Actually i am pessimistic about the network speed issue. 4G LTE the standard of choice for mobile data via cellular is not that much of a performance bump from 3G. Sadly APP and Mobile Web providers have chosen to take advantage of the speed to bulk up their offerings instead of allowing lighter applications to prevail and for the users to get real speed.
Nothing can be more frustrating for a user that to show up while data roaming and seeing a little notice that says. Download our App and get better access faster. In your head you calculate that the downloading the App will cost about $25 and so you wait in line… now even madder than you were before you saw that little sign. And its not just the consumers who are frustrated. Kayak recently abandoned its relationship with one of the current darlings of the Mobile Web. GetyourGuide. Further I have spoken to many players who have spent large amounts of money developing web applications only to be very frustrated with the results. Typical complaints are:
- Poor adoption
- Low usage
- High costs
Mobile providers – networks and application systems need to up their game. There is just too much crap out there and that has to change.
February 16, 2013
Many of us are starting to doubt the hype around mobile in Travel Technology. There can be no doubt that it is critically important. However as to the level of that importance and the extent to which we should ascribe real world activity should be placed under the microscope. At the recent Future Day in Miami hosted by Farelogix to show case Distribution trends in Travel one of the presenters was Norm Rose. I have pulled one of his slides to illustrate the point. (You can see the whole presentation here on Slideshare.)
I believe that mobile is not everything. It is a part of the ecosystem but not the entire ecosystem itself. Where I do agree is in the first part of his statement but not his conclusion – namely that within 5 years the concept of mobile as a separate entity will disappear. The line is already blurred. So why do I disagree with Norm on this topic? In my view the reason is that the infrastructure to support mobile is not living up to the hype. There are many barriers to entry not least of which is cost. But don’t take my word for it. I cite the study by Localytics from 2012 which showed that only 6% of total App use was via Cellular.
But is there hope for the change and that Mobile will become as valuable (albeit a little less than what Norm is saying)? There are a few missing components and one critical one I think is about to get solved.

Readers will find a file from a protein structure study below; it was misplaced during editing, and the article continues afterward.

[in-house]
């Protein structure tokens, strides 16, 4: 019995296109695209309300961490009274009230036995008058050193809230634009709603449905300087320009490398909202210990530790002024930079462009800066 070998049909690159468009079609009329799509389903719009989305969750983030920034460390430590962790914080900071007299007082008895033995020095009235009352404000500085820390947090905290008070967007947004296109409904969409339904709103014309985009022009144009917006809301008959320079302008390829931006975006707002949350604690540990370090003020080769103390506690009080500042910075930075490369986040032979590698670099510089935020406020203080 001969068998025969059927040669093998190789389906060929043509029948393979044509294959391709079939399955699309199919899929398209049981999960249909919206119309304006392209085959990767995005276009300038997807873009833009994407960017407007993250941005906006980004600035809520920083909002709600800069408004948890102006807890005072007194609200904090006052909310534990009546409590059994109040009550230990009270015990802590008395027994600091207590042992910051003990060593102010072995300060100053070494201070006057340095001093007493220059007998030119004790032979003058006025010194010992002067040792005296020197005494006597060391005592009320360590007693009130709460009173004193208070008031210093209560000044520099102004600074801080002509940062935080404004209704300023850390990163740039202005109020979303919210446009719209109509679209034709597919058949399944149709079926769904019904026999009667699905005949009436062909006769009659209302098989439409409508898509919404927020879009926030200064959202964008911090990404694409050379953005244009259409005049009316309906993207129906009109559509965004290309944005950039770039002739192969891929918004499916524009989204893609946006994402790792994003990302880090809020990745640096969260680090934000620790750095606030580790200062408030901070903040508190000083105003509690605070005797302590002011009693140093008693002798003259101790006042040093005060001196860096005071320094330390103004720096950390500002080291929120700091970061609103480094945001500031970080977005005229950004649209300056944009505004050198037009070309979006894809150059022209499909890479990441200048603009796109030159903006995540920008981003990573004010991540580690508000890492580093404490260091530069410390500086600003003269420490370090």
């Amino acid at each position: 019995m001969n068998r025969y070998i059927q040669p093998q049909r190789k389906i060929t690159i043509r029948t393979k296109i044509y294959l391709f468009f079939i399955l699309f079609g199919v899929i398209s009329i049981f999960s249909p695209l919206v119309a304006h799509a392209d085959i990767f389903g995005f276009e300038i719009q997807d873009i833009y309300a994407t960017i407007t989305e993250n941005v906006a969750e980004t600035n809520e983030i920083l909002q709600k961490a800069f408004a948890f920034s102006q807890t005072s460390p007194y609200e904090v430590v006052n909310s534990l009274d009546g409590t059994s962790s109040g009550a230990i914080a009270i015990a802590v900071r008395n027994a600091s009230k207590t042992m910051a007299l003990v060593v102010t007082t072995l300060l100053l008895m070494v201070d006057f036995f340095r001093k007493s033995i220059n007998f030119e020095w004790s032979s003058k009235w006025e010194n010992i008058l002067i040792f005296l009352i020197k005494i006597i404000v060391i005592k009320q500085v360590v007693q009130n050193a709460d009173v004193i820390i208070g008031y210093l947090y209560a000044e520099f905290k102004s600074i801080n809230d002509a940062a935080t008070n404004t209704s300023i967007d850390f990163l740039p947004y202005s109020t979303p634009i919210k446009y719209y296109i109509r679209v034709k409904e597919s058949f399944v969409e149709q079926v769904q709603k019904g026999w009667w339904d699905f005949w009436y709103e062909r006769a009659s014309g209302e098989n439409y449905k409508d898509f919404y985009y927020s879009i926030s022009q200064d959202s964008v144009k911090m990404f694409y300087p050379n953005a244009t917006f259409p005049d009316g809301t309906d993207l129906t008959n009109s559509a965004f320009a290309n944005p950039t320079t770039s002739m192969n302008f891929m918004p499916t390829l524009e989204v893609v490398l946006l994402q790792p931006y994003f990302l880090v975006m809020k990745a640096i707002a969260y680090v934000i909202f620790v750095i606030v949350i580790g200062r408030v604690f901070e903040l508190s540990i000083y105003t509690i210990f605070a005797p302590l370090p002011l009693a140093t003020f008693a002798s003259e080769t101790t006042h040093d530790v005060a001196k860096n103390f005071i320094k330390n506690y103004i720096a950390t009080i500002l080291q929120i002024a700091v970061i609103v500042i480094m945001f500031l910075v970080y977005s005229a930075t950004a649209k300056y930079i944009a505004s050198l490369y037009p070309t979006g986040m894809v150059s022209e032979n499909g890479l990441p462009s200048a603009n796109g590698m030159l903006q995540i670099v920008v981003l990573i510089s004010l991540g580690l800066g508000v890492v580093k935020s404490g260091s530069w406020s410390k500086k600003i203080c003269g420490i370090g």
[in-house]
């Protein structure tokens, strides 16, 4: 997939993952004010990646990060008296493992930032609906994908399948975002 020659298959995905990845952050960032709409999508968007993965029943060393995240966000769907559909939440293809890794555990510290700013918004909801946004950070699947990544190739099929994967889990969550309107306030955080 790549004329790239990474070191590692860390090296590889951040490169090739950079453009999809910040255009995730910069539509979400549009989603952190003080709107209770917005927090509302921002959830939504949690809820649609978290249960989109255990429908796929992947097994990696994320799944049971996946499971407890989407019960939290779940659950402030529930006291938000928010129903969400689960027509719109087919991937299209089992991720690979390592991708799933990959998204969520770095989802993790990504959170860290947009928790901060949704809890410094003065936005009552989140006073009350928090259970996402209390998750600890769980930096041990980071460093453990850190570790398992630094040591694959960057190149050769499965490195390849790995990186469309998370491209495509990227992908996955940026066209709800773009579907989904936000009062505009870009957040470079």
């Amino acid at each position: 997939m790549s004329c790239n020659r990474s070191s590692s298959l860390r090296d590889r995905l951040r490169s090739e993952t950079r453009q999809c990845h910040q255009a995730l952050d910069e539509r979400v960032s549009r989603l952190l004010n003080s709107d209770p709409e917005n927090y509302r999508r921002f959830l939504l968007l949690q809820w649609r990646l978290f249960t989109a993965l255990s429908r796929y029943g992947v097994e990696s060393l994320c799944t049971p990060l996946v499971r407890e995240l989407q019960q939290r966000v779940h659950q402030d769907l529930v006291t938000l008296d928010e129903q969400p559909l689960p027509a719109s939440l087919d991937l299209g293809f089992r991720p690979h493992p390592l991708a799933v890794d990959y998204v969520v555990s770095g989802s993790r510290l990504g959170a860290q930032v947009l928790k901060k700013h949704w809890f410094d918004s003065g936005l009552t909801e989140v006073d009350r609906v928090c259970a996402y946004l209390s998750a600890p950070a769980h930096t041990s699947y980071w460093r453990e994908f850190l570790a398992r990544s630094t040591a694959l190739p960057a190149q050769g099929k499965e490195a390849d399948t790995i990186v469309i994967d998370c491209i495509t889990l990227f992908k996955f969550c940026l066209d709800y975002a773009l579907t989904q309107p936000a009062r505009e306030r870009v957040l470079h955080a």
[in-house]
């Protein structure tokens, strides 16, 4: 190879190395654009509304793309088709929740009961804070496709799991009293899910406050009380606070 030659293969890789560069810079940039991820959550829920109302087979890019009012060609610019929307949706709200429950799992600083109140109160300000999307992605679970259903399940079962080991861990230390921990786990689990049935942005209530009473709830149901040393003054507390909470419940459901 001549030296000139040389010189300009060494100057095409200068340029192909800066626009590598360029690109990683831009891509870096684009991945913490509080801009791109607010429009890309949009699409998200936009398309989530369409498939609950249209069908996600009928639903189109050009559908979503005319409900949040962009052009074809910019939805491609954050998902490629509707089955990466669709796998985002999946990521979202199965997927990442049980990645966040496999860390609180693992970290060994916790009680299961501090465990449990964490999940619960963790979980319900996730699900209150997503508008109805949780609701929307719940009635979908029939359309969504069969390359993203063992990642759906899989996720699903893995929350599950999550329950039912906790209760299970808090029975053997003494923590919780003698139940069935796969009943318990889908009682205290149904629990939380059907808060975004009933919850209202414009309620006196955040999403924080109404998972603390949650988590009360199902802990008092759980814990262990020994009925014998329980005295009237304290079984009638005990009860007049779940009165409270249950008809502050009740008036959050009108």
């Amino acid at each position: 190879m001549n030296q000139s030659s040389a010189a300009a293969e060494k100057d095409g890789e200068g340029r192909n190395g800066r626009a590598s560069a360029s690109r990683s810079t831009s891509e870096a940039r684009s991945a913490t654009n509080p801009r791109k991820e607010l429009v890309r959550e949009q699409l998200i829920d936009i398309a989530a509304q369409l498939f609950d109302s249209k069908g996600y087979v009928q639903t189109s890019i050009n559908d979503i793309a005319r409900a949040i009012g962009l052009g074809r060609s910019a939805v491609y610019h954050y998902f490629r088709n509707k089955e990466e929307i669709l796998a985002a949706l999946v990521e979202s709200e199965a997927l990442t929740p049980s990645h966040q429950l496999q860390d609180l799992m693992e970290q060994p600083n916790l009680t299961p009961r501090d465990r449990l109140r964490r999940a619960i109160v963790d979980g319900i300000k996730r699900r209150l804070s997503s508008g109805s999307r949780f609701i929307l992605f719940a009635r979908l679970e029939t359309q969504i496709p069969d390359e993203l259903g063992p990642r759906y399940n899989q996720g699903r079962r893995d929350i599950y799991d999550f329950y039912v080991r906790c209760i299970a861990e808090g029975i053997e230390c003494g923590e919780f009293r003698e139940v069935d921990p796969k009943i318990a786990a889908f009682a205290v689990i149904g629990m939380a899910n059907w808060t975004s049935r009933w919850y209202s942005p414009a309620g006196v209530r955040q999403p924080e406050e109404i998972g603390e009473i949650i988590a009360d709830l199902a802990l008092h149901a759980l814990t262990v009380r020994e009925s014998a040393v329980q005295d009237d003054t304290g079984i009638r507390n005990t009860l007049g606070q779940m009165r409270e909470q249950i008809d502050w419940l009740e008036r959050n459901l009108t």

Virtualization has become a major buzzword in IT as the ability to adopt different entities makes management of IT resources more tolerable. The explosion of BYOD and the advance of Apple to the top of the PC tree makes Virtualization an essential part of the IT arsenal. But for mobile – there is a different set of challenges. Not least of which is the size of the screens involved. Time to learn a new term Hypervisor.
For the brief value – let me describe Hypervisor technology as a way to add virtual personalities to your mobile smartphone. Check out this article. For a person like myself who travels extensively – I suffer as I have to keep track of different and real personas for the different markets that I enter. I carry usually 3 telephones. 2 Smartphones and 1 dual SIM device. Swapping SIMs is a way of life when I am in a market. Looking at my desk today I see within eyeshot – 11 different SIMs. Virtualization can and should help to reduce this clutter and allow me to adopt different personas for work (in my case different segments) and at the same time enable me to optimize the cost of the communications device.
This will not come easy and there will be a degree of resistance particularly from the Mobile Network people. It is estimated that some time this year the number of cell phones will exceed the number of people on the planet (2011 numbers have this at 87%). Looking at the top 65 markets we can see that the heaviest concentration is Saudi Arabia where the percentage of Mobile phone users to total population is a whopping 170%. That number of subscribers could be reduced with Virtualization, so the networks are not going to be too keen to give up any revenue.
Just a little food for thought as you plan your Mobile Strategy. Just let’s say you should be a little more cautious rather than being a simple iSheep!